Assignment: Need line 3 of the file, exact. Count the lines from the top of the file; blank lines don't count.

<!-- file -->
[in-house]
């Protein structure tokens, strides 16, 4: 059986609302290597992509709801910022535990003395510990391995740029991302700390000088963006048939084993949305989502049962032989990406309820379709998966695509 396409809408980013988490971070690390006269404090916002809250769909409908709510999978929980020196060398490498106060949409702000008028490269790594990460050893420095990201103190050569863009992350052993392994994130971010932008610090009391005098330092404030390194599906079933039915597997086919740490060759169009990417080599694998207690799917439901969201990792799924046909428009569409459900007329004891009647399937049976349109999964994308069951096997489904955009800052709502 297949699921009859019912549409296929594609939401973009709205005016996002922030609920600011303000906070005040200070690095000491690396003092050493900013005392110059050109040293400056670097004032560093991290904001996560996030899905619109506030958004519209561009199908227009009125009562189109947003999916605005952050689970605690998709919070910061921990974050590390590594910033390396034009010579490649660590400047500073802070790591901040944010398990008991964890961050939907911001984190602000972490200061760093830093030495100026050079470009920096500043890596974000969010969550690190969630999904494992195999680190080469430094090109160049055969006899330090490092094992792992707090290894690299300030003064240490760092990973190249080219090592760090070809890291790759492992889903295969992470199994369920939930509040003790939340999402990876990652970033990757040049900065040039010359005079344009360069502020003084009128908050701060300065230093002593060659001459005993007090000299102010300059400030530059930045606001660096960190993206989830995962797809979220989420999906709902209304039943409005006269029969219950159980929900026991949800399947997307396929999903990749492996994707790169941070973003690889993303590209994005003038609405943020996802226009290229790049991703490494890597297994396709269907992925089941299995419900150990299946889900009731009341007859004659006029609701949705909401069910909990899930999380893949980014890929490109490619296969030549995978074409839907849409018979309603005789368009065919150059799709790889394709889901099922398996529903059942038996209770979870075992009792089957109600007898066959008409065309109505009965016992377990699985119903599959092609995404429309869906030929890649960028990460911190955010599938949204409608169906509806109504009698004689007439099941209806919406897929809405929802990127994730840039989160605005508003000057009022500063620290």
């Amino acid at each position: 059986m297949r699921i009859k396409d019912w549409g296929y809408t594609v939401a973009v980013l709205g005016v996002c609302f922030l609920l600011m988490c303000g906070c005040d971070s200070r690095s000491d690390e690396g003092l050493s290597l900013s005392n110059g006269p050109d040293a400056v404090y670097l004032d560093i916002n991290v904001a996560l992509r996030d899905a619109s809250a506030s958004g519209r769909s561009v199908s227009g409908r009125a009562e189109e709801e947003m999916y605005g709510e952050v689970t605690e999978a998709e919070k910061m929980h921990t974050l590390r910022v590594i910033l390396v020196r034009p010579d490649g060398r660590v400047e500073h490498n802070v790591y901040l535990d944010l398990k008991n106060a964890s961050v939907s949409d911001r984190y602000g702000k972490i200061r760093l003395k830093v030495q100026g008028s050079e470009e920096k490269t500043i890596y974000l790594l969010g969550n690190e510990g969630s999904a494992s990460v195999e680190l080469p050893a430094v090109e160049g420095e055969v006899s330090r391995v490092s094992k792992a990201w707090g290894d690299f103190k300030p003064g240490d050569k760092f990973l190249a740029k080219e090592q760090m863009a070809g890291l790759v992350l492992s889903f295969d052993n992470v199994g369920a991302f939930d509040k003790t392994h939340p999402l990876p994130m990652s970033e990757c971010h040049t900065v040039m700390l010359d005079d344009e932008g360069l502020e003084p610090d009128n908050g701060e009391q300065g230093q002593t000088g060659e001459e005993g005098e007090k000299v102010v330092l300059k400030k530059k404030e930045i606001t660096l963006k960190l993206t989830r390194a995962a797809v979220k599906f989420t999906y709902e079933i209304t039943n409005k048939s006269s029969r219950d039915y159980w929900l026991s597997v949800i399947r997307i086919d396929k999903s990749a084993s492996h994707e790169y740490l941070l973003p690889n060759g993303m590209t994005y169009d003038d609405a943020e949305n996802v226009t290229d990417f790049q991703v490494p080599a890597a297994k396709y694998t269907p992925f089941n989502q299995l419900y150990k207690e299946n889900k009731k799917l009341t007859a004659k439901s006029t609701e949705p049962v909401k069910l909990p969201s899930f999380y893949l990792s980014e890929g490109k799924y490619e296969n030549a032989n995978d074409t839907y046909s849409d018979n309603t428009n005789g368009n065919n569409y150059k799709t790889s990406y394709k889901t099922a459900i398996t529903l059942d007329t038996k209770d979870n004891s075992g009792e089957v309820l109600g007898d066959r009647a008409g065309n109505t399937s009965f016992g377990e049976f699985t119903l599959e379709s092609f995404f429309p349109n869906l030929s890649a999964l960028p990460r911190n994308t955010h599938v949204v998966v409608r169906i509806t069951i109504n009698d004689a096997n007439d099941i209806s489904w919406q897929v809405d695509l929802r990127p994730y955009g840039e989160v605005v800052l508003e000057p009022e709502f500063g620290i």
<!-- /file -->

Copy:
């Amino acid at each position: 059986m297949r699921i009859k396409d019912w549409g296929y809408t594609v939401a973009v980013l709205g005016v996002c609302f922030l609920l600011m988490c303000g906070c005040d971070s200070r690095s000491d690390e690396g003092l050493s290597l900013s005392n110059g006269p050109d040293a400056v404090y670097l004032d560093i916002n991290v904001a996560l992509r996030d899905a619109s809250a506030s958004g519209r769909s561009v199908s227009g409908r009125a009562e189109e709801e947003m999916y605005g709510e952050v689970t605690e999978a998709e919070k910061m929980h921990t974050l590390r910022v590594i910033l390396v020196r034009p010579d490649g060398r660590v400047e500073h490498n802070v790591y901040l535990d944010l398990k008991n106060a964890s961050v939907s949409d911001r984190y602000g702000k972490i200061r760093l003395k830093v030495q100026g008028s050079e470009e920096k490269t500043i890596y974000l790594l969010g969550n690190e510990g969630s999904a494992s990460v195999e680190l080469p050893a430094v090109e160049g420095e055969v006899s330090r391995v490092s094992k792992a990201w707090g290894d690299f103190k300030p003064g240490d050569k760092f990973l190249a740029k080219e090592q760090m863009a070809g890291l790759v992350l492992s889903f295969d052993n992470v199994g369920a991302f939930d509040k003790t392994h939340p999402l990876p994130m990652s970033e990757c971010h040049t900065v040039m700390l010359d005079d344009e932008g360069l502020e003084p610090d009128n908050g701060e009391q300065g230093q002593t000088g060659e001459e005993g005098e007090k000299v102010v330092l300059k400030k530059k404030e930045i606001t660096l963006k960190l993206t989830r390194a995962a797809v979220k599906f989420t999906y709902e079933i209304t039943n409005k048939s006269s029969r219950d039915y159980w929900l026991s597997v949800i399947r997307i086919d396929k999903s990749a084993s492996h994707e790169y740490l941070l973003p690889n060759g993303m590209t994005y169009d003038d609405a943020e949305n996802v226009t290229d990417f790049q991703v490494p080599a890597a297994k396709y694998t269907p992925f089941n989502q299995l419900y150990k207690e299946n889900k009731k799917l009341t007859a004659k439901s006029t609701e949705p049962v909401k069910l909990p969201s899930f999380y893949l990792s980014e890929g490109k799924y490619e296969n030549a032989n995978d074409t839907y046909s849409d018979n309603t428009n005789g368009n065919n569409y150059k799709t790889s990406y394709k889901t099922a459900i398996t529903l059942d007329t038996k209770d979870n004891s075992g009792e089957v309820l109600g007898d066959r009647a008409g065309n109505t399937s009965f016992g377990e049976f699985t119903l599959e379709s092609f995404f429309p349109n869906l030929s890649a999964l960028p990460r911190n994308t955010h599938v949204v998966v409608r169906i509806t069951i109504n009698d004689a096997n007439d099941i209806s489904w919406q897929v809405d695509l929802r990127p994730y955009g840039e989160v605005v800052l508003e000057p009022e709502f500063g620290i």